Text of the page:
During that demonstration, the witness showed the trial court that:
- The first task in the paperwork process was to acknowledge and electronically sign an "Electronic Disclosure Agreement," in which the candidate agreed to use an electronic signature in lieu of a handwritten signature throughout the process;
- The paperwork had to be completed in the order that it was presented;
- The system doesn't allow candidates to go out of order in completing their paperwork;
- When they're electronically signing, the program date stamps the time in which they signed that particular document;
- A mutual arbitration agreement is located in the policies and procedures section; and
- Candidates cannot get to the last step in the process of finalizing and submitting the data without completing each and every single one of the steps.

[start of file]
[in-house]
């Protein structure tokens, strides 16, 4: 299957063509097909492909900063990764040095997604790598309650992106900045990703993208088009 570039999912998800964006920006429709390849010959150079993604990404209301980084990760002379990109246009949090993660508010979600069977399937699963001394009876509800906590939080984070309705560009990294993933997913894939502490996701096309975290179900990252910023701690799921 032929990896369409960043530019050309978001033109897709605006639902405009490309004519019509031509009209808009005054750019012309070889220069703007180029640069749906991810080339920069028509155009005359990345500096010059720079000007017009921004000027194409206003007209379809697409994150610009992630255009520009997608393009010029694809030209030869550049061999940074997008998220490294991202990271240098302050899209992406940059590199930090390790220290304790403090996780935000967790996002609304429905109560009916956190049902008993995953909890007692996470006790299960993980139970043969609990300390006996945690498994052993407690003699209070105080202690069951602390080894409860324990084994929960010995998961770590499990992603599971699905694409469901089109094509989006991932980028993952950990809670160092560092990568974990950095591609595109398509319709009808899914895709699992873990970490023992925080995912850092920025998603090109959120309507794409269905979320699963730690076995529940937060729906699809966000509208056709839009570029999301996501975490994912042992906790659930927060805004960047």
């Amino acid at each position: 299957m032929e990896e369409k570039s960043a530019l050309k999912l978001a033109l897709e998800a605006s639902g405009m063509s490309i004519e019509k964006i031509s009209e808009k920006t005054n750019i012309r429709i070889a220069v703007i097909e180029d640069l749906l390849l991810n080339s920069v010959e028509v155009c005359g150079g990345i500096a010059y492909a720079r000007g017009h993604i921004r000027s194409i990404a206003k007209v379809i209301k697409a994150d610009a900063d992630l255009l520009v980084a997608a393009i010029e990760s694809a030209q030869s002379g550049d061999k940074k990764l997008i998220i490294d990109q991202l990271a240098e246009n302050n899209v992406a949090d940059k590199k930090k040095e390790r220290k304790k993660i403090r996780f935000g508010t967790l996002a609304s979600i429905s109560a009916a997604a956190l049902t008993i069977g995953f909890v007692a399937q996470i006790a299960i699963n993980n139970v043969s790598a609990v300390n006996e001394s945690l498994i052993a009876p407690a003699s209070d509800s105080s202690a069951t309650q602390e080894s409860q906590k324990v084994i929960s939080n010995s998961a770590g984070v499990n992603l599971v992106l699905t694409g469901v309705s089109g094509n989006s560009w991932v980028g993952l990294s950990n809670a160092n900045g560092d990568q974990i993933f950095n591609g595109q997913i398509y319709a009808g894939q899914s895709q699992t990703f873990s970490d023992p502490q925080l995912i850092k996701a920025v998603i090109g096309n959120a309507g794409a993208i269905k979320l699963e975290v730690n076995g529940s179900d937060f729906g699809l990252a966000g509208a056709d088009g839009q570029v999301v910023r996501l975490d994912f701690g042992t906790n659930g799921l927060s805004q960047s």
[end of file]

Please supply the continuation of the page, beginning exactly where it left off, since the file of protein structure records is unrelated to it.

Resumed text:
The Aerotek witness also testified that this process is the only online process used by Aerotek for completing employment paperwork and that this is the same one the plaintiffs went through when they applied for employment with Aerotek.
In addition, Aerotek offered into evidence each of the plaintiff's individual "electronic disclosure agreements" and "mutual arbitration agreements," each bearing a nonhandwritten notation describing a date and time the plaintiffs electronically signed. Aerotek's program manager testified that the signatures on the agreements indicated that the person that logged in is the one that signed that document.
When asked, if these individuals "went online, went through the process, reviewed the terms and conditions, policies and procedures and they affixed electronic signatures and they submitted the information to Aerotek, is there any possible way that they could have done that without executing the arbitration agreement?" She unequivocally answered, "Not with this process. It's locked throughout the process, so they have to complete everything in that section before they can get to finalize and submit section. So everything has to be signed and completed before they get there."